Poll finds more people excited about fall foliage than election
Monday September 13, 2004
By KRISTA LARSON
Associated Press Writer
TRENTON, N.J. (AP) Call it something of a blow to democracy: A new poll finds Americans are apparently more excited about the leaves changing colors than they are about the upcoming presidential election.
Of about 1,000 adults surveyed, 54 percent said they were looking forward to fall foliage, while 48 percent were excited about the presidential election.
The race for control of the White House did, however, at least beat out fall football season, which had 46 percent revved up. Choosing the nation's leader also fared ahead of colder weather (40 percent) and kids returning to school (38 percent).
``There's a certain fatigue people have had about this election,'' said Robert Richie, executive director of The Center for Voting and Democracy in Takoma Park, Md. ``We haven't had the leaves change yet so it's like, 'That's new.'''
Experts caution it's the kind of poll question that invites a cynical response: ``Now that summer is over, which of the following are you looking forward to?''
And the telephone survey's margin of error means the election versus foliage duel could be closer than results seem to indicate.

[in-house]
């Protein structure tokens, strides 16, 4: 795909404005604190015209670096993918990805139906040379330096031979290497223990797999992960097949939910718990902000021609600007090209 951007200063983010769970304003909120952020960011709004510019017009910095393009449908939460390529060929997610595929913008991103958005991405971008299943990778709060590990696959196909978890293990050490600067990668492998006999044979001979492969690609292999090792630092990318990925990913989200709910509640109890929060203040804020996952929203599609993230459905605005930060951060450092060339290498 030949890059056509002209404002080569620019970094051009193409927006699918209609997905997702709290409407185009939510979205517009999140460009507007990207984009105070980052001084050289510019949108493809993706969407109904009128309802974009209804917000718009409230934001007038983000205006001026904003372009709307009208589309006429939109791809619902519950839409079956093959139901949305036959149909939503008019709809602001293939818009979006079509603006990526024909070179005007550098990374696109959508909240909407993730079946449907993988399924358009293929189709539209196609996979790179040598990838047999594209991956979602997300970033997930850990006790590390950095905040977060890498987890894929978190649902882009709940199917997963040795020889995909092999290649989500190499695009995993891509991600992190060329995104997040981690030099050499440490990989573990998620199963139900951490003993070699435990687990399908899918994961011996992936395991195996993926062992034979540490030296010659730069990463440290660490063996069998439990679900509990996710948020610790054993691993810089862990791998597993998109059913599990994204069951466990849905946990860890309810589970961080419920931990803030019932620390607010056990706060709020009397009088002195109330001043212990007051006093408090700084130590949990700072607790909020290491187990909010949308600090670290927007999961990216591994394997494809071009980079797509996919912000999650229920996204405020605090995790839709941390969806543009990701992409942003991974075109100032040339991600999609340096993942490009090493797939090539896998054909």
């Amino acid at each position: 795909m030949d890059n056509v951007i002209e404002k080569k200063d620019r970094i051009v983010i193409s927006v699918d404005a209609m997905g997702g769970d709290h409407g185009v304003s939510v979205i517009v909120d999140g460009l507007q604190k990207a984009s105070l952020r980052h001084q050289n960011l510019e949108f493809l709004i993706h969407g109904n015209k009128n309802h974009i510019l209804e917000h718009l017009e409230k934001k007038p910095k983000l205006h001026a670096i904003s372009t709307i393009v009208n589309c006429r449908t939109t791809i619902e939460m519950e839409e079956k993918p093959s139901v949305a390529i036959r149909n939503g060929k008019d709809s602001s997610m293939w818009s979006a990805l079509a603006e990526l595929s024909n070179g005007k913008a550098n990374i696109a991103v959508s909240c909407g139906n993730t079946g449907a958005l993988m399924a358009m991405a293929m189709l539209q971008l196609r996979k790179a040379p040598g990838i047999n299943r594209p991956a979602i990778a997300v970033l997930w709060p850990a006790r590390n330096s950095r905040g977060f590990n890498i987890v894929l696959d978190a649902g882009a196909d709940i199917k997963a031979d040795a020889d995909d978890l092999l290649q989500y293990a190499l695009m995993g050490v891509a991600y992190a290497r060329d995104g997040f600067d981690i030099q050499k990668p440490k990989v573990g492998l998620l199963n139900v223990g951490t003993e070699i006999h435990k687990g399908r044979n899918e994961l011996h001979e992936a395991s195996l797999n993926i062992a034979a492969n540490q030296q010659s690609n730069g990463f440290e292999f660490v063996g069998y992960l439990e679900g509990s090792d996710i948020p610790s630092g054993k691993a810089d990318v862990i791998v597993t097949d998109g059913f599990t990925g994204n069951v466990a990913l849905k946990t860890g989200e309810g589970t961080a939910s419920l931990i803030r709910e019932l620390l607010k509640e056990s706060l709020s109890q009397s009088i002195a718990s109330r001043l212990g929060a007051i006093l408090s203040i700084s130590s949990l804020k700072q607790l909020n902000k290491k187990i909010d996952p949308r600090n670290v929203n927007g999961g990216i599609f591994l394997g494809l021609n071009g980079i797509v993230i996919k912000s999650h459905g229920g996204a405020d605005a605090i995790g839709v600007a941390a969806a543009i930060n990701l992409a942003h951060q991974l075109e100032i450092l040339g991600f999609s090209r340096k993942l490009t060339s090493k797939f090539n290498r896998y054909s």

The survey released Monday was conducted by the Princeton-based market research firm TNS between Aug. 31 and Sept. 3, and polled about 1,000 adults. It has a margin of sampling error of plus or minus 3.2 percentage points.
Still, public officials say one thing's for sure voter registration deadlines in most states will creep up before leaf-peeping season. Many states require people to sign up 30 days ahead of the Nov. 2 election.
Some 54 percent of Americans voted in 2000, according to Curtis Gans, executive director of the Washington-based Committee for the Study of the American Electorate, who estimates between 58 and 60 percent will vote this November.
``I think the central factor is simply the Bush administration is an absolute lightning rod on both sides,'' Gans said.
People might not be psyched about the election, but Richie says most voters seem to have stronger opinions and appear to be making up their minds earlier than they did in 2000.
``It's true more people may see the fall colors than vote in most states, but more people think it's important what's going to happen (on Nov. 2) than whether it's a great fall season or not.''